The temporal constituent is S-shaped in adults, consisting of a prominent articular eminence on which the condylar process slides during mandibular movements and a concave mandibular fossa. The clinical significance of the condyle–fossa relationship affects the morphology of the face and the position of the mandible[15],[16]. The face was divided into simple ratios by the famous artist Leonardo Da Vinci in the 15th century for an esthetic evaluation of proportions. Later Leon Williams classified facial forms in the frontal plane as square, tapering, and ovoid which influenced the selection of anterior teeth in edentulous patients[17]. Heartwell further divided facial forms into four types. Salzmann and Sassouni grouped facial forms into square, square tapering, tapering, and ovoid using the bony landmarks euryon, zygion, and gonion [18–21]. Various studies had found the relationship of articular eminence morphology with different skeletal groups but there were no previous study to find the relation between facial forms and CI.

Therefore, this study aims to find out the CI of completely edentulous patients determined using two radiographic imaging techniques and the determined CI was correlated with four different facial forms in the frontal plane.

  Materials and Methods Top

The protocol of the study and the informed consent were approved by the Institutional Ethics Committee (SRMU/M and HS/SRMDC/2012/M.D.S-PG Student/201) before the start of the study. The study comprised a total of 20 completely edentulous patients of either gender, in the age group of between 40 and 70 years. All patients were informed about the aim of this research and written consents were signed from them to participate in this research.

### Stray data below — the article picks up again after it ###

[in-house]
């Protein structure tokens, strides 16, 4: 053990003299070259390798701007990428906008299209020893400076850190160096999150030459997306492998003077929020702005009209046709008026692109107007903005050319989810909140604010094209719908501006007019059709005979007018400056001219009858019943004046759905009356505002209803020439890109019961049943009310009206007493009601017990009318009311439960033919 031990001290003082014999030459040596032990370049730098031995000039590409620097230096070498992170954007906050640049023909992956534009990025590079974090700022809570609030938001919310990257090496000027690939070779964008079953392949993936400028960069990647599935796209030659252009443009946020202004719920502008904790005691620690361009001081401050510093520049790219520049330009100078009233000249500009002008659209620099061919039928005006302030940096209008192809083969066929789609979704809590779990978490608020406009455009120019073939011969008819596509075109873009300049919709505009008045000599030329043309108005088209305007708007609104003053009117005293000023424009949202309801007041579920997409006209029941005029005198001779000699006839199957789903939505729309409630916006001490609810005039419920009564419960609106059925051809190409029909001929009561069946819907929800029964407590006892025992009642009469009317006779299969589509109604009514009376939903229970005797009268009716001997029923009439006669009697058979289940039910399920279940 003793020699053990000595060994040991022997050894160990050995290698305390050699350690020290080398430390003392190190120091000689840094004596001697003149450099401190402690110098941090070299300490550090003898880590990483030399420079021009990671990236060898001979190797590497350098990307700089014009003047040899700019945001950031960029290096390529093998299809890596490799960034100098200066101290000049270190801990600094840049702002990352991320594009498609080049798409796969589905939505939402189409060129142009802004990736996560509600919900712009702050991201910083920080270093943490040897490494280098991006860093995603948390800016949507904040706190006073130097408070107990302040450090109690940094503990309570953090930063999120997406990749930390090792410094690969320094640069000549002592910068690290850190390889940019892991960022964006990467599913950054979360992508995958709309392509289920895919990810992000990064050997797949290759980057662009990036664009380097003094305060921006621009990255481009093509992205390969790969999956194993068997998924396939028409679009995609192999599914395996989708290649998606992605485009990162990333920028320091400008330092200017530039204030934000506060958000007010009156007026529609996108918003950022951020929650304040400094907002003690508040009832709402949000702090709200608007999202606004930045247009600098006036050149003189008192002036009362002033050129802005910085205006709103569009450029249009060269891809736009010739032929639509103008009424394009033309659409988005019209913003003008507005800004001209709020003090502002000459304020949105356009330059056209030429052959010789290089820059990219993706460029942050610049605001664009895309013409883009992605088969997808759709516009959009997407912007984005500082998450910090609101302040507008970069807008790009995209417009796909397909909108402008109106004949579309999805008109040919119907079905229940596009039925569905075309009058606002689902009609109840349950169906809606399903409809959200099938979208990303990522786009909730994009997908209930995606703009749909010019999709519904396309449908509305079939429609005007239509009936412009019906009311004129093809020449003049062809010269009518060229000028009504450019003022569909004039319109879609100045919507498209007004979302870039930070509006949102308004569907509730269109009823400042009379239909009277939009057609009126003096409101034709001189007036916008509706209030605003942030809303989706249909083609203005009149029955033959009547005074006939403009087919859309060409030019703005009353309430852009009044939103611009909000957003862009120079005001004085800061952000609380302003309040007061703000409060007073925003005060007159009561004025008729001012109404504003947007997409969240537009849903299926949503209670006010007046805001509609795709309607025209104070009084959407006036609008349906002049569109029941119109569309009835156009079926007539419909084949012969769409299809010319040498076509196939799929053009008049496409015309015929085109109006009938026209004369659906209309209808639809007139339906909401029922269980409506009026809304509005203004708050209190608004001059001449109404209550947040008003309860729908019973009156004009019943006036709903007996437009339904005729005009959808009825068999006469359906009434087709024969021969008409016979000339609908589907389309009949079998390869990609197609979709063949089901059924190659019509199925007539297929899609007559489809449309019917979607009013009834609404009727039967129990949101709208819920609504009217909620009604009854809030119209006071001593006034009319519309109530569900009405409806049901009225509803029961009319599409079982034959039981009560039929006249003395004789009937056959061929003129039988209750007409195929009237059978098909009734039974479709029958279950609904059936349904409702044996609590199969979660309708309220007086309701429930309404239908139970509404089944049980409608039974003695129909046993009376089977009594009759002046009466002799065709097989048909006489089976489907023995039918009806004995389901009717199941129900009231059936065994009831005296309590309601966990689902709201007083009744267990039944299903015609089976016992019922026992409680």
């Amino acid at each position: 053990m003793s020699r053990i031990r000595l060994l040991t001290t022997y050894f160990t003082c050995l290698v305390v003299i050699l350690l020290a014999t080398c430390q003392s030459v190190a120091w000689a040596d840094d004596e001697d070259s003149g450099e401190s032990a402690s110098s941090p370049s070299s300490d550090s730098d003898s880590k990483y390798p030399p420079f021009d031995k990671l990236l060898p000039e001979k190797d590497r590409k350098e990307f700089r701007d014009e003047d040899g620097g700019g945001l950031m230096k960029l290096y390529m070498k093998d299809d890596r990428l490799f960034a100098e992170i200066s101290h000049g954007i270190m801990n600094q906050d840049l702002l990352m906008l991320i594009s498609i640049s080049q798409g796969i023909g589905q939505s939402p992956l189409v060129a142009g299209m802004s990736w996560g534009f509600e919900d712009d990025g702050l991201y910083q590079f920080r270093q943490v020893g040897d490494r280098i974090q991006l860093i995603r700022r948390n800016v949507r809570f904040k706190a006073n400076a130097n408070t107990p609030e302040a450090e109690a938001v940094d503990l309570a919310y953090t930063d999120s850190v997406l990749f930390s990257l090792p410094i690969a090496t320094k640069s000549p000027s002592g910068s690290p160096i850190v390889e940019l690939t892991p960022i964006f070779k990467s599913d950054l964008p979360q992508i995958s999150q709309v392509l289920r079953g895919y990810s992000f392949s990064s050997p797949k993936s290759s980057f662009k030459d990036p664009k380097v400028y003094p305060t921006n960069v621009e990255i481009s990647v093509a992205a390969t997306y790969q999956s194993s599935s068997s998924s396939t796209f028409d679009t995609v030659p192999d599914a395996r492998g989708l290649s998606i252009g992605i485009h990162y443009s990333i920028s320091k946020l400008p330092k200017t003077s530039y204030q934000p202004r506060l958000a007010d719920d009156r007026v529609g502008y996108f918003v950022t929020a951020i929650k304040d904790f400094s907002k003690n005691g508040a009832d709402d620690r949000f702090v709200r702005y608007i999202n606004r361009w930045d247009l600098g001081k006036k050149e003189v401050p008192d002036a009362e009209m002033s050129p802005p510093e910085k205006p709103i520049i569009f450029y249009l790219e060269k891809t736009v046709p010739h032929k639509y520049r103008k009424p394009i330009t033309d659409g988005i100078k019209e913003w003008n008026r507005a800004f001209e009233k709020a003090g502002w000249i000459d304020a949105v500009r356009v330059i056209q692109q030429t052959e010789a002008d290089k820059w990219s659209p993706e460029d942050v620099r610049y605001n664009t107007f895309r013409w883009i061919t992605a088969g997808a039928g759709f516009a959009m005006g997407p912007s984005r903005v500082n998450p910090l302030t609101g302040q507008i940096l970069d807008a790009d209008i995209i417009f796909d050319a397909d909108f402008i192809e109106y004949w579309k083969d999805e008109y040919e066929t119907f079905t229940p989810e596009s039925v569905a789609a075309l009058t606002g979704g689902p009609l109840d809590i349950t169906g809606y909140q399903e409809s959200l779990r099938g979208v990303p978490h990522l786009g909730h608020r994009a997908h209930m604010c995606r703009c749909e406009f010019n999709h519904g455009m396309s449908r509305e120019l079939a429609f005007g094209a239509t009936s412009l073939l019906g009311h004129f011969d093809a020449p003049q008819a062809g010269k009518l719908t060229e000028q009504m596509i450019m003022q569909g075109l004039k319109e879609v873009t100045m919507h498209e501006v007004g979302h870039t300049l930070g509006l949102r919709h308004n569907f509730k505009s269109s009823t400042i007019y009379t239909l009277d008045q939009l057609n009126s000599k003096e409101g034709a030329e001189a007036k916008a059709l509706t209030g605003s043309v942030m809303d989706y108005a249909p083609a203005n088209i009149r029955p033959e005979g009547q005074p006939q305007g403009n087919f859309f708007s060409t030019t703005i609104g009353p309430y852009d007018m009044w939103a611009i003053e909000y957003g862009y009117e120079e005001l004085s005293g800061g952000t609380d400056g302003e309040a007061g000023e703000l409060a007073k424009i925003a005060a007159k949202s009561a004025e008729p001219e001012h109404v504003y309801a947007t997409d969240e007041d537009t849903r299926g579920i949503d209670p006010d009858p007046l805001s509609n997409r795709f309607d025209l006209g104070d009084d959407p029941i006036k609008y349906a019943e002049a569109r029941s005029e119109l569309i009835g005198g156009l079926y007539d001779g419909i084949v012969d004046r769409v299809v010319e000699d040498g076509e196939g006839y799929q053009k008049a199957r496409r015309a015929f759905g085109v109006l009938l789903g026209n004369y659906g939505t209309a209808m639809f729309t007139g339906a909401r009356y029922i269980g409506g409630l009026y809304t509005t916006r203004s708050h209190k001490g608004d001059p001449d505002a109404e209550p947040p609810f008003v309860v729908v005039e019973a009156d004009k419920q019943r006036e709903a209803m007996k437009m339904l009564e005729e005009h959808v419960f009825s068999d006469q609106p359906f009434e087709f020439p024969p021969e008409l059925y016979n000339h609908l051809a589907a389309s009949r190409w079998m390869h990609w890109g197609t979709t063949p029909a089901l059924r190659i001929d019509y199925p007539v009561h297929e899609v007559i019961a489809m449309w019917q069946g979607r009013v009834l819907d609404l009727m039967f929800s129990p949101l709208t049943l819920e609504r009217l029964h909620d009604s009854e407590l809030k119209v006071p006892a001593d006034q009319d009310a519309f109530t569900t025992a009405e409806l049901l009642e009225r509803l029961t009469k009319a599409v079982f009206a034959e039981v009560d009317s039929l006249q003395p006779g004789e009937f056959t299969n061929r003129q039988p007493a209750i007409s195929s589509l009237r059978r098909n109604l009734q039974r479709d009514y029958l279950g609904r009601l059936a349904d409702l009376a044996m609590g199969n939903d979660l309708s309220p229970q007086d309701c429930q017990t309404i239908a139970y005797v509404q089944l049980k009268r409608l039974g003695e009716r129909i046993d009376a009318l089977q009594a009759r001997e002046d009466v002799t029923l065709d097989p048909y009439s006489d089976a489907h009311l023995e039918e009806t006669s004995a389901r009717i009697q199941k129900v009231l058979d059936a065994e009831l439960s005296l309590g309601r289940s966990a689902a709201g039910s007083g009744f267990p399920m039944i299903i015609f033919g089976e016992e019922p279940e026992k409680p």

Inclusion criteria included patients with class 1 ridge relationship, adequate inter-ridge distance, well-rounded ridges, no TMJ disorders, first-time denture wearers, and edentulous for a period of 3–8 months. Exclusion criteria were poor neuromuscular coordination, flabby, uneven or atrophic ridges, with TMJ disorders, history of systemic diseases, and repeated complete denture wearers. The patients were divided into four groups of five in each group [Table 1] based on facial forms.
Table 1: Grouping based on facial forms

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Figure 1: Square facial form.

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Figure 2: Square tapering facial form.

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Figure 3: Tapering facial form.

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Figure 4: Ovoid facial form.

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Facial form determination

Photographs of completely edentulous patients were captured using a photographic setup consisting of digital single-lens reflex camera EOS 550D Canon with 50 mm lens EF-S1 and an effective focal length of 9 AF points (×0.87 magnification) with the maximum resolution of 18.0 megapixel with CMOS sensor. To standardize the procedure, images were made with the help of a tripod (positioned in front and at the eye level of the patients to avoid blurry edges and instability). A nonreflective light gray background was used to obtain well-defined images.

The patients were positioned 120 cm in front of the background and all the pictures were made in the aperture priority mode of camera with built-in flashlight for uniform and constant illumination and shutter speed of 1/125 per se cond and the opening diaphragm f/5.6 cross-type center.

To assure standardized image, heads were positioned at the center of the image using the focus point in the camera. The eyes and ears were parallel to the transverse plane and the floor, with the patient looking forward and facial median line perpendicular to the floor in the sagittal plane. The camera lens was kept 5 feet away from the participant. Patients were positioned on a line marked on the floor and framed alongside a vertical metallic centimeter scale, allowing calibration of measurements at life-size (1:1).